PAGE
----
Early tally shows Anchorage Assembly member surviving recall

ANCHORAGE (AP) — An Anchorage Assembly member targeted for recall by people upset over COVID-19 mandates had an early lead in the mail-in election.

Results posted Tuesday evening show about 61% of the 9,346 votes tallied rejected the recall of Meg Zaletel with about 39% in support. The votes counted represent about 22% of registered voters in Zaletel’s midtown Anchorage district.

More than 36,000 ballots were mailed to eligible voters. To be counted, ballots must be postmarked by Tuesday, and it’s unclear how many will be returned.

Anchorage Deputy Clerk Erika McConnell said unofficial results will be posted on Mondays, Wednesdays and Fridays until the election is certified next month. The deadline for ballots postmarked by Tuesday have until Nov. 8 to be returned and counted. Military and overseas ballots must be returned and counted by Nov. 9.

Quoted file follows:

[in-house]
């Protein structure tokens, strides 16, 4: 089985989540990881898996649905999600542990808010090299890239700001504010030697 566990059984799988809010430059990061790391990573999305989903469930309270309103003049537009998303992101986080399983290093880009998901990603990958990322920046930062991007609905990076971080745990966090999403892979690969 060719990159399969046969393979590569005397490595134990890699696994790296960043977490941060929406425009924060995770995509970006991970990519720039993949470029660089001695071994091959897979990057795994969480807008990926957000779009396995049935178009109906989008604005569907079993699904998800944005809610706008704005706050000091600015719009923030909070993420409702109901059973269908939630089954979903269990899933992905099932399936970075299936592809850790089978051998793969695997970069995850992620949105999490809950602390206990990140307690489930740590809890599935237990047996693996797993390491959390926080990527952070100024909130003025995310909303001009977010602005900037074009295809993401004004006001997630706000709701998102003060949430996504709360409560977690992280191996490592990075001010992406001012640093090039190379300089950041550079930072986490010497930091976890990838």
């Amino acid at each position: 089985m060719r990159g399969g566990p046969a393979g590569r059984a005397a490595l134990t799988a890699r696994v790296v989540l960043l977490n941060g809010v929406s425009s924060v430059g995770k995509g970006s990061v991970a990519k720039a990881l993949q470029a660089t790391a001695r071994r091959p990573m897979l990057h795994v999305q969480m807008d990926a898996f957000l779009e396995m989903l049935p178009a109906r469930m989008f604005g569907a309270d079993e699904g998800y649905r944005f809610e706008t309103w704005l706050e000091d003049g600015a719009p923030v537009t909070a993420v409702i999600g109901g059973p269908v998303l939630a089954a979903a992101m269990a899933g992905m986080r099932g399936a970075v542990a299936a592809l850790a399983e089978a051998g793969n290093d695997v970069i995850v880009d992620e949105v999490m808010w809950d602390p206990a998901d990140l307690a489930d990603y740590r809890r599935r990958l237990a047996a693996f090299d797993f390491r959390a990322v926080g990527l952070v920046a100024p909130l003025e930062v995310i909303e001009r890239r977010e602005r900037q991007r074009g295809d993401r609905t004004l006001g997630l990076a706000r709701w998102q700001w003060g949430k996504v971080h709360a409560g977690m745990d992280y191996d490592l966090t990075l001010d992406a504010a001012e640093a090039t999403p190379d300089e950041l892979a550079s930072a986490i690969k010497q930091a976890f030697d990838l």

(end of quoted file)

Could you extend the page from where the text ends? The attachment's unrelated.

The official reason for the recall attempt stemmed from Zaletel’s attendance at a public meeting in which recall backers say attracted more people than was allowed under COVID-19 protocols at the time.

Those on both sides of the recall issue said the election was more about COVID-19 health mandates passed by Zaletel and the majority of the Assembly. Recall proponents also blame Zaletel and the Assembly for what they say was wasteful use of federal COVID-19 relief funds.

However, Zaletel’s supporters counter that health mandates for mask mandates and social distancing were needed as Alaska faced a surge in virus cases. At one point in September, Alaska had the nation’s worst rate for new cases.

If the recall is successful, the other Assembly members would appoint someone from a list of applicants from her district.

McConnell said she was unaware of any Anchorage Assembly member being successfully recalled.